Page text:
A Study on Chinese Teachers’ Practical Knowledge and its Cultural Implications for the Traditions and Futures of World Education

Xiangming Chen
School of Education, Peking University, China

 

Why do novice teachers not know how to teach, even though they have learned a lot of theories on education and psychology? What kinds of “tricks” do expert teachers have that enable them to teach well, and what kind of knowledge that underlies these “tricks”? I will introduce an empirical study on some Chinese teachers’ practical knowledge and its socio-cultural implications for their professional development. Although this kind of knowledge is not taken seriously by the academic field nor researched in depth due to its opacity and implicitness, it is considered here vital for teachers’ professional development and learning.

The research questions in this study concern the definition, contents, representation, structure and generative mechanism of Chinese teachers’ practical knowledge, as well as the mediation tools that facilitate the production of this kind of knowledge. Drawing on classroom observation, interviewing, document analysis and participatory action research in six schools in Beijing, teachers’ classroom practice as well as metaphors and native concepts from their own discourse emerge.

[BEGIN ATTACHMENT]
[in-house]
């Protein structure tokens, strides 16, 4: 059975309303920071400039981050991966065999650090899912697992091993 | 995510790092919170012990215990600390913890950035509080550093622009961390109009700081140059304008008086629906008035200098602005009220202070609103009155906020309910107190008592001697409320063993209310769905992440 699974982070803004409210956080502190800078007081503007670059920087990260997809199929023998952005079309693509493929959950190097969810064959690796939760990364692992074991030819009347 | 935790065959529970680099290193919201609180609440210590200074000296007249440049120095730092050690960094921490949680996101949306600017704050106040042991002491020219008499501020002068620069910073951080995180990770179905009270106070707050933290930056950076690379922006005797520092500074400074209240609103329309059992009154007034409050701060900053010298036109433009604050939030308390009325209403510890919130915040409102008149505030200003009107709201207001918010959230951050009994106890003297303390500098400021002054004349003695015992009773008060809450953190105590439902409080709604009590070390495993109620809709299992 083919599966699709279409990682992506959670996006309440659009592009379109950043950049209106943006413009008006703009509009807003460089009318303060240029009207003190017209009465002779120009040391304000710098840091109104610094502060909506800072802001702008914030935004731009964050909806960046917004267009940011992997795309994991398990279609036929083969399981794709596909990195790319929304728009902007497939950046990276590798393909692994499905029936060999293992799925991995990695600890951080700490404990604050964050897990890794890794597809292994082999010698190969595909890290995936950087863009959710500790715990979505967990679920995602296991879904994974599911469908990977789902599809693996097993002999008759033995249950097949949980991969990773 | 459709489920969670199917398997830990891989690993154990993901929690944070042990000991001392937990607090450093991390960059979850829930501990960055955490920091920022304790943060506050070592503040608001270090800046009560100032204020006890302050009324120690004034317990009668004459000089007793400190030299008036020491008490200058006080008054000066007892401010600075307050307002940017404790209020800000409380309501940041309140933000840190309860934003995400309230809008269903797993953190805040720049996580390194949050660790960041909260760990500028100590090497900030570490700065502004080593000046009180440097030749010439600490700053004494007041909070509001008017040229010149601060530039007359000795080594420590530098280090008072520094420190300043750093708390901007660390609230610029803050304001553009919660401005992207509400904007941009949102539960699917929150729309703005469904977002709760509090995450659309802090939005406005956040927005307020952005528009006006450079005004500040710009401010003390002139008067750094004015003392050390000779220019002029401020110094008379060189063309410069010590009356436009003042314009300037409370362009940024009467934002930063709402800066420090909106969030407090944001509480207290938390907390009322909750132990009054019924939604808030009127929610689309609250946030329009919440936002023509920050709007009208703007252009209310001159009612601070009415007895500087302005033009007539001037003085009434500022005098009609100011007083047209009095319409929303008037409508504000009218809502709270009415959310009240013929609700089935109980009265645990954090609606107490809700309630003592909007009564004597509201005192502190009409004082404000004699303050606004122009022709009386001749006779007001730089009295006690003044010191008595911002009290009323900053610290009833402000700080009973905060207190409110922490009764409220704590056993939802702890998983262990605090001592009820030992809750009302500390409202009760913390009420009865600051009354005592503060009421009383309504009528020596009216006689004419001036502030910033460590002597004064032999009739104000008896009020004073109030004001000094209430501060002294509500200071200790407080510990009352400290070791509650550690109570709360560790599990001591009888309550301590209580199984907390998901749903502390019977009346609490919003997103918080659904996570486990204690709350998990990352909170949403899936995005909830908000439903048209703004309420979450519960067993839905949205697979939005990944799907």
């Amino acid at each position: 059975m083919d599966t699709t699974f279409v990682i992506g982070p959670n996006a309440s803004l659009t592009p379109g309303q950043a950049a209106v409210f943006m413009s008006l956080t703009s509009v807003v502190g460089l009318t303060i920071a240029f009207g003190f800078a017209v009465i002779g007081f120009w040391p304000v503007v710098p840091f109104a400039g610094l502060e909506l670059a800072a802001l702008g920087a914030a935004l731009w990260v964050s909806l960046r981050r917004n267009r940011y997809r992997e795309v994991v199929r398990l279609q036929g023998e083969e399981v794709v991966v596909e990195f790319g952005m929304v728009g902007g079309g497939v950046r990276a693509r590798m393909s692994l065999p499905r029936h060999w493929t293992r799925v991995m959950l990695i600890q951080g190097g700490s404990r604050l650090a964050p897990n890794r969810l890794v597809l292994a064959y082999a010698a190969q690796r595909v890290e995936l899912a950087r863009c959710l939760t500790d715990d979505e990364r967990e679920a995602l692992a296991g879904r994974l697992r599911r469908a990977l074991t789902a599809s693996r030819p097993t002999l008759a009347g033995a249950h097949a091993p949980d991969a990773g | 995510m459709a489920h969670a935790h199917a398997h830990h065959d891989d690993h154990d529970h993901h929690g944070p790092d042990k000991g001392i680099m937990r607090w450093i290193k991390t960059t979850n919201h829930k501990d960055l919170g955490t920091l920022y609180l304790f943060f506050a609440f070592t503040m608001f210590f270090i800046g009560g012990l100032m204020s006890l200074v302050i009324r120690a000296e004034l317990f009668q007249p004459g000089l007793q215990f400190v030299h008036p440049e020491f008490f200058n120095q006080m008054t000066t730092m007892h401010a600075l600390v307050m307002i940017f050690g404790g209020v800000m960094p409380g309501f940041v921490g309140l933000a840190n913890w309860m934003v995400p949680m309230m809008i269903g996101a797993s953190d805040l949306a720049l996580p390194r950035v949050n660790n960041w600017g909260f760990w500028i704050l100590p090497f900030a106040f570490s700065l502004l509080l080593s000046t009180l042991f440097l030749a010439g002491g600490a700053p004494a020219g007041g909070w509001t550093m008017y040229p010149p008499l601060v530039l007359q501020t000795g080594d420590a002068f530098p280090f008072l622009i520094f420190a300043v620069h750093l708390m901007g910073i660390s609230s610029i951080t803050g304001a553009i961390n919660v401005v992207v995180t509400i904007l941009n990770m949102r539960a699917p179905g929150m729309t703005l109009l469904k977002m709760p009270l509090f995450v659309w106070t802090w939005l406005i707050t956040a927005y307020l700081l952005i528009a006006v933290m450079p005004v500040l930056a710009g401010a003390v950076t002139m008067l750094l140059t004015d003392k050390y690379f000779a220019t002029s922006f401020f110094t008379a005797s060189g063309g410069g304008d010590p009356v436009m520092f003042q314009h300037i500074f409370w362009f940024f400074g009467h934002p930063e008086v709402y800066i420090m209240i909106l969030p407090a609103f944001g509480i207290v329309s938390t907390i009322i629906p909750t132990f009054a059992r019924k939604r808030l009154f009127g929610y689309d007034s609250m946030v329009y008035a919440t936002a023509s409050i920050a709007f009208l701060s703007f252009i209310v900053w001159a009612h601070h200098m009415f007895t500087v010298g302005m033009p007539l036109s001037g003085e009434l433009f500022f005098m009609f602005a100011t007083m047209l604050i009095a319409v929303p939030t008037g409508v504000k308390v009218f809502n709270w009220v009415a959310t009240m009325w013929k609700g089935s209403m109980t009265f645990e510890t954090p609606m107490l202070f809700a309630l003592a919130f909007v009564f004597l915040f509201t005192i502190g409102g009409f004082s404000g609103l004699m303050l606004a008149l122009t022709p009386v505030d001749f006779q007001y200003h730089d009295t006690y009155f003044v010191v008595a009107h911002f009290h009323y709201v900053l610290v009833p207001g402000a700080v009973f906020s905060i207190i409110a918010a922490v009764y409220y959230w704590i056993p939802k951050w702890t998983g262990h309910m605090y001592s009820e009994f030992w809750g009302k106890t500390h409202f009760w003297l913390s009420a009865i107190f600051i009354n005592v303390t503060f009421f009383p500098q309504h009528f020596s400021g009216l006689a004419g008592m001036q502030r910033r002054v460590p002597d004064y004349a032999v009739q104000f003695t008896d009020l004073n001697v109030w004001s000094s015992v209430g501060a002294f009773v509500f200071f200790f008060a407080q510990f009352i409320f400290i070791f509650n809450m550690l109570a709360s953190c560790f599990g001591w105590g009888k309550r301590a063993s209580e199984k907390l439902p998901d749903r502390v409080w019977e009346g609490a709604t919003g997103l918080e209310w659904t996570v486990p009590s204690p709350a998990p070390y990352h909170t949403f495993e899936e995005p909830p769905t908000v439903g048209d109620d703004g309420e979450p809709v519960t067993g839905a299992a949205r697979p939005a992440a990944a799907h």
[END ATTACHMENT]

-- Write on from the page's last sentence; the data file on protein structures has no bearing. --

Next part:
Teachers’ practical knowledge is considered as teachers’ enacted belief in education, which has been obtained through their reflection on their own personal experience. It is a unity of learning, thinking and doing (学思行结合), a kind of embodied knowing, generated and developed through teachers’ reflection-in-action. From the socio-cultural perspective, this study finds that many expert teachers exhibit typical features from the Chinese cultural tradition in terms of ontology, epistemology and methodology of teaching. They hold a holistic world view (天人合一) by identifying themselves strongly with their subject matter and their student learning, shown in such statements as “I am the Chinese language”. While confronted with conflicting demands from different stakeholders, they resort to practical reasoning (实践理性) in making the most appropriate decision here and now (中庸). In their daily teaching, they embody a strong tendency to integrate their knowing and doing (知行合一) by way of modeling and teaching by action, which is considered more effective than oral teaching.

The significance of this kind of study is to empower schoolteachers by revealing their own unique practical knowledge as one of the knowledge foundations for their professional development, as well as proof for teaching as “profession” and teachers as “intellectuals”. It is hoped that the Chinese cultural tradition for learning and teaching, as reflected in these Chinese teachers’ practical knowledge, can contribute to the co-construction of a global future for the betterment of the mankind.